Simplistic solutions do not carry weight

Maura O’Brien, is a former youth and community worker.

Amy was 15 years old when she started coming to the youth club
where I was a full-time youth worker. Tall, blonde and attractive,
she had slept with some of the local gang. Her stroppy attitude
spelt trouble and trying to build a rapport was difficult for all
the youth workers.

As the product of a broken home, Amy felt rejected by her absent
father and was too much for her mother to handle. Bored with
school, playing truant at any chance, she was longing to be
accepted as an adult and to escape her difficult family life.

She started going out with Sean who, at 18, had problems staying
on the right side of the law. Shortly afterwards they announced
they were expecting a baby. Far from being panicked, Amy revelled
in the attention she received. Her parents had to notice her now.
The younger girls at the club were greatly impressed and the
workers were concerned for her welfare.

She blossomed with all the care given to her as a pregnant
school girl. The reality of her situation did not hit home until
the beautiful baby became a stubborn four-year-old. Just 20 now,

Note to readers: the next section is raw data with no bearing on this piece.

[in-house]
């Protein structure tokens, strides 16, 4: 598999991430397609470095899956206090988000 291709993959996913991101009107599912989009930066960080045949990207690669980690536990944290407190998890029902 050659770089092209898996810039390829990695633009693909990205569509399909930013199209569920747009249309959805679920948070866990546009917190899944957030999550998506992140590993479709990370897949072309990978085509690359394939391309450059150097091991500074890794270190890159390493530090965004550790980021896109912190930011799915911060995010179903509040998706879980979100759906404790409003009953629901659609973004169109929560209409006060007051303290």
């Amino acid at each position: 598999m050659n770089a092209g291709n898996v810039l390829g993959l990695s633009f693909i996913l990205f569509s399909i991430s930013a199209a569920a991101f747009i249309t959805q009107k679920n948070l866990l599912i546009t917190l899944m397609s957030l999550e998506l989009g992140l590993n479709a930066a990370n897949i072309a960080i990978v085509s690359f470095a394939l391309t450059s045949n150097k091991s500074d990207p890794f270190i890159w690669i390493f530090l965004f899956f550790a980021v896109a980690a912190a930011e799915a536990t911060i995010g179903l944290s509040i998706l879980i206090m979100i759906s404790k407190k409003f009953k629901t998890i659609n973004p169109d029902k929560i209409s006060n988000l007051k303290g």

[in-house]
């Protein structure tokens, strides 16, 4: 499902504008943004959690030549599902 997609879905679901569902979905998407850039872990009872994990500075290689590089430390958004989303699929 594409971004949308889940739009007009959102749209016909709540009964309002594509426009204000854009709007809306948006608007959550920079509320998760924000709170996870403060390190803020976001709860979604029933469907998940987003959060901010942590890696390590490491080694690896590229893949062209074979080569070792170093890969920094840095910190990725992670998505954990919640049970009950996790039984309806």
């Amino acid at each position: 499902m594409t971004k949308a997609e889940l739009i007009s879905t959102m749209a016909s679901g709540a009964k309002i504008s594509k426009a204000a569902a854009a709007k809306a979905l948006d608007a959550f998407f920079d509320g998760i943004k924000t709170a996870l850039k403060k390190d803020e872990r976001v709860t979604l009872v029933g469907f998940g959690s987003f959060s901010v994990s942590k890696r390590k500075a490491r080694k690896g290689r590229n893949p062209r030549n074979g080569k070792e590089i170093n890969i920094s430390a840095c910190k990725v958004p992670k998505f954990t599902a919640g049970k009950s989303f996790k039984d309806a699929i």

and with Sean in prison for robbery, Amy found herself living on
income support in a tiny high-rise flat.

What of her future? She is poorly educated, with no
qualifications. Caught in an unhealthy, destructive relationship,
she has become dependent on social security. The novelty of
motherhood has worn off and she realises with that unconditional
love comes a massive long-term responsibility. She has compounded
her problems rather than solved them, becoming yet another teenage
mother on a downward spiral of hopelessness.

I have often asked myself, was this how it was meant to be?
Could I and the other professionals involved have done more to help
her and others like her?

The issue of sex and teenagers is never out of the media for
long. Experts produce ‘solutions’ involving condoms and sex
education programmes, but such strategies are simplistic.

Statistically, Amy was a teenager at risk from the start, as
Britain has one of the highest rates of teenage pregnancies in the
developed world.

She had made up her mind to conceive because she believed a baby
would make her life better. Sex and motherhood were her passport to
adulthood. Given her low self-esteem and her need to be loved, it
is not surprising that she followed this path. All the condom
demonstrations in the world would not have changed her mind.

For young women like Amy, sex education programmes will not
succeed. Instead a more complicated and time-consuming process
might work. This would involve identifying and targeting those at
risk of using sex as a way of dealing with their problems.

Youth workers, teachers and social workers could then pool their
expertise to support those like Amy, giving them positive,
sustained attention. Building up low self-esteem to tackle life in
the present might make more troubled teenagers realise motherhood
is not a panacea. This might lead to fewer teenage pregnancies in
the future.

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